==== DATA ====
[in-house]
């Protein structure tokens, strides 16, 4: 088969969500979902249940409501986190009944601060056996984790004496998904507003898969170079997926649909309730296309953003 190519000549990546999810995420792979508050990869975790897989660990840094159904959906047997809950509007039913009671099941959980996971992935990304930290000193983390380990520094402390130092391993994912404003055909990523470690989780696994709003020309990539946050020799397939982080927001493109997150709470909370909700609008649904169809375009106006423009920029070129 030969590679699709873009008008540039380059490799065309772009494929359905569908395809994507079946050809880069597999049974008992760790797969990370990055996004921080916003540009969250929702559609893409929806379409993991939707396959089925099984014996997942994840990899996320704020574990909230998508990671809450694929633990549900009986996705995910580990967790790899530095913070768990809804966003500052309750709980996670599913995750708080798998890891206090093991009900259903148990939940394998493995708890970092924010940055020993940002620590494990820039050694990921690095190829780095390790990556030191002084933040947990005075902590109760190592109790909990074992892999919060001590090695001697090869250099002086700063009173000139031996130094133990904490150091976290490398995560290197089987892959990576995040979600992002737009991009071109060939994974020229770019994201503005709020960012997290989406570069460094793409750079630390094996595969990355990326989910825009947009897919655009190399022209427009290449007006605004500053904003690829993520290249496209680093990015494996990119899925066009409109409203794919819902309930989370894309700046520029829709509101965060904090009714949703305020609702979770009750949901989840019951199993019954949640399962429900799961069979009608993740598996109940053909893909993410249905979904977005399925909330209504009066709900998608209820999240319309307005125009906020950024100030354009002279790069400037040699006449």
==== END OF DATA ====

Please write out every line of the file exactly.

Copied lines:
[in-house]
């Protein structure tokens, strides 16, 4: 088969969500979902249940409501986190009944601060056996984790004496998904507003898969170079997926649909309730296309953003 190519000549990546999810995420792979508050990869975790897989660990840094159904959906047997809950509007039913009671099941959980996971992935990304930290000193983390380990520094402390130092391993994912404003055909990523470690989780696994709003020309990539946050020799397939982080927001493109997150709470909370909700609008649904169809375009106006423009920029070129 030969590679699709873009008008540039380059490799065309772009494929359905569908395809994507079946050809880069597999049974008992760790797969990370990055996004921080916003540009969250929702559609893409929806379409993991939707396959089925099984014996997942994840990899996320704020574990909230998508990671809450694929633990549900009986996705995910580990967790790899530095913070768990809804966003500052309750709980996670599913995750708080798998890891206090093991009900259903148990939940394998493995708890970092924010940055020993940002620590494990820039050694990921690095190829780095390790990556030191002084933040947990005075902590109760190592109790909990074992892999919060001590090695001697090869250099002086700063009173000139031996130094133990904490150091976290490398995560290197089987892959990576995040979600992002737009991009071109060939994974020229770019994201503005709020960012997290989406570069460094793409750079630390094996595969990355990326989910825009947009897919655009190399022209427009290449007006605004500053904003690829993520290249496209680093990015494996990119899925066009409109409203794919819902309930989370894309700046520029829709509101965060904090009714949703305020609702979770009750949901989840019951199993019954949640399962429900799961069979009608993740598996109940053909893909993410249905979904977005399925909330209504009066709900998608209820999240319309307005125009906020950024100030354009002279790069400037040699006449």